Tandem pump users

When delivering a bolus, if the tubing fets caught on something and yanks/pulls real quick, will that damage/affect tubing or delivery?

I don’t have direct Tandem experience so my comments relate more to pump durability in general. I suppose anything is possible when it comes to the everyday abuse our pumps must endure. I’ve found, for the most part, the the infusion sets are pretty tough.

Unless the cannula is dislodged, I’ve seldom observed delivery disruptions, even with some pretty significant yanks on the infusion set. It’s good practice to carefully inspect your pump, infusion set, and site to see if anything is amiss. Using a flashlight can help you see better and using your nose to sniff for the smell of insulin can be clue that something is wrong.

If I ever have reason to doubt the integrity of the insulin delivery, I will often err on the side of a pre-emptive site/set swap-out. Watching your blood glucose levels a little more closely following stressing the set/site will also help you stay on top of things.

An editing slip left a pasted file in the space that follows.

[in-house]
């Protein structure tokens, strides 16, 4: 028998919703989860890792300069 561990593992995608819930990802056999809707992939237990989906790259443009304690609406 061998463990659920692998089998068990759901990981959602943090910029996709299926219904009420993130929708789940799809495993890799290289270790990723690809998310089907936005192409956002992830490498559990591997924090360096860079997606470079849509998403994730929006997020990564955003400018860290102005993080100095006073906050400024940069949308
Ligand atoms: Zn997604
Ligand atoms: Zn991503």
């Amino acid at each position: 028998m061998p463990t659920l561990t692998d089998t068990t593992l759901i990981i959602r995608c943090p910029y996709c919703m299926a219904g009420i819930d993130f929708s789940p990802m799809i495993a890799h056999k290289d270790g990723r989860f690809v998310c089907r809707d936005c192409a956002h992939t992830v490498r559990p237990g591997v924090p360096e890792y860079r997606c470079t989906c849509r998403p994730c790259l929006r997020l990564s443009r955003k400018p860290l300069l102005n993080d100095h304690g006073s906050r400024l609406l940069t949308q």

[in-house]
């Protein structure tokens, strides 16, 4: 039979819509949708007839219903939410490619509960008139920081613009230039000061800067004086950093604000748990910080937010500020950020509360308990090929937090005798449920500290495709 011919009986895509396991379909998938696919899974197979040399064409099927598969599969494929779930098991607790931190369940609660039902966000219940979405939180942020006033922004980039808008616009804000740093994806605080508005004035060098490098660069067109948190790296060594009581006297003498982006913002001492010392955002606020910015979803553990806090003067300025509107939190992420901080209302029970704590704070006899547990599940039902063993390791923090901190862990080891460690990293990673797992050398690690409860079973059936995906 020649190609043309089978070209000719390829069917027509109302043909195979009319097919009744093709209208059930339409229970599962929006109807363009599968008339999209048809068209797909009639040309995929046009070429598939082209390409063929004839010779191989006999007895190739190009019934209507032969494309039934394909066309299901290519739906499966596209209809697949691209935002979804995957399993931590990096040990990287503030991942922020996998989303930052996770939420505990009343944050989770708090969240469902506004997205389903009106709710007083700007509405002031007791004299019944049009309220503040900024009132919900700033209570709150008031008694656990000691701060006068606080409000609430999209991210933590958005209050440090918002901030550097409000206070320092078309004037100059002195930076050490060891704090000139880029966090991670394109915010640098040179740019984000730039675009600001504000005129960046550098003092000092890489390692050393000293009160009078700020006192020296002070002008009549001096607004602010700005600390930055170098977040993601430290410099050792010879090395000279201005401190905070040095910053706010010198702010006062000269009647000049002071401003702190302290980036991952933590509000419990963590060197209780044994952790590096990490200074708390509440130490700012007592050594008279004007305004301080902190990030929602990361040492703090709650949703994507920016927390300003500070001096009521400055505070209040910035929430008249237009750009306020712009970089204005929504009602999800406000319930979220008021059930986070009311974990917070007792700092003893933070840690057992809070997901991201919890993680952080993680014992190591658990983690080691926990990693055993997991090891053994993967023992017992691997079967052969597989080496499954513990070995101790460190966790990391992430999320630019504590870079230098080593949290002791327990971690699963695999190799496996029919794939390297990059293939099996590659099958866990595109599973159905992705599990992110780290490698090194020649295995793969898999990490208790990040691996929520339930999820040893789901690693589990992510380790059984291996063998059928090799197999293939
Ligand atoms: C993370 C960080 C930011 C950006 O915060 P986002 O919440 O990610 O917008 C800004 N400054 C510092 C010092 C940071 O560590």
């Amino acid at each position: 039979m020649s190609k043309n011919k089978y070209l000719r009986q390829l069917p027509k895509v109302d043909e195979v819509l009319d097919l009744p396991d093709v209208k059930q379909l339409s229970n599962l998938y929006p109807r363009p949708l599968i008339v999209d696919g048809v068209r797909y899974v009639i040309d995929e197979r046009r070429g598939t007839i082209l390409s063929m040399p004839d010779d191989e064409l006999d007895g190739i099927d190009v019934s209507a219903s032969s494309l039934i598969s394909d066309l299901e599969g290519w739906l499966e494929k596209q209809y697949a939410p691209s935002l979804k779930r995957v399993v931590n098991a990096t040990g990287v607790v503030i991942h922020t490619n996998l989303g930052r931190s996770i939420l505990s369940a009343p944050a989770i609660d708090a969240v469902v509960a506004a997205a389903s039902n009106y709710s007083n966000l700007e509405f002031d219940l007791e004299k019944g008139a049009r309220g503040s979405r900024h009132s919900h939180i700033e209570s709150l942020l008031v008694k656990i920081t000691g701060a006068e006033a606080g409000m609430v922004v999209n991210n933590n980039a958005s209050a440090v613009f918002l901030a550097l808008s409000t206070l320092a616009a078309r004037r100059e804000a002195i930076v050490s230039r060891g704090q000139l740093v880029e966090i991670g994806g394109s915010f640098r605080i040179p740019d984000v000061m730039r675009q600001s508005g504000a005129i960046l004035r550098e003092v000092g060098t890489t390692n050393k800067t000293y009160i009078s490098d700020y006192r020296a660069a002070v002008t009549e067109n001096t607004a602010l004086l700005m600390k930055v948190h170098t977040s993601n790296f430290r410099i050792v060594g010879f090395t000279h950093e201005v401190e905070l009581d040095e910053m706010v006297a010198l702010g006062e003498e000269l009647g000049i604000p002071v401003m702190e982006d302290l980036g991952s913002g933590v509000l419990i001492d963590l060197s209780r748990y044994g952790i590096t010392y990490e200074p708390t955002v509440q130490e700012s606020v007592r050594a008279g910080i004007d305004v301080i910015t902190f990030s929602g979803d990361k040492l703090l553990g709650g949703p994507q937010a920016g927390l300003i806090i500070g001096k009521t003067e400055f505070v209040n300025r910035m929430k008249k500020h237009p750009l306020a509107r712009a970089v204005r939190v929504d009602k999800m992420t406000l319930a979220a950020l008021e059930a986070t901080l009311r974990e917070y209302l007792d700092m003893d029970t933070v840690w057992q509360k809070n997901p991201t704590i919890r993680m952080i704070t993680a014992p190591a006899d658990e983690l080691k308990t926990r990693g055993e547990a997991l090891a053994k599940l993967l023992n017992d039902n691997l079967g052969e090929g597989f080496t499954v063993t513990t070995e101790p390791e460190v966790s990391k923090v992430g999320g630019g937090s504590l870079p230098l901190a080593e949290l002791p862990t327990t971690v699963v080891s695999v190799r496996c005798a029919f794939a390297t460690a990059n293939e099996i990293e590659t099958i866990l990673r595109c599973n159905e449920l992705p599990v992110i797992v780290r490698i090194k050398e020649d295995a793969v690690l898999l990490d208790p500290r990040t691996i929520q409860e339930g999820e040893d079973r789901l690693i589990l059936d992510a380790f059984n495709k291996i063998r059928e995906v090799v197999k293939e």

Overall, I’ve been impressed with how much abuse an insulin pump and the related infusion set/site can take and still perform well.

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Would agree with Terry here, if you are not seeing blood sugars heading up, you are probably ok. I find with a longer tube length (I love the 43 inch tube length which they of course have stopped making🙁) gives me time to stop before I pull it out. And another great thing with metal, if you do pull it out, you can put it back in, which you can’t do with The Teflon ones.

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Unless I rip the entire thing out, I haven’t had any problems with mine. And I have caught door knobs, had the pump free fall with a sharp YANK on the tubing, etc.

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I haven’t lost one yet due to just tugging the tubing. They’re pretty sturdy. My biggest problem is with scraping them off in the doorway, because I have a habit of squeezing out the partially-opened patio door, rather than wrestling the heavy thing open enough to clear infusion sets. So long as it’s still attached and blood sugars aren’t going crazy, you’re fine

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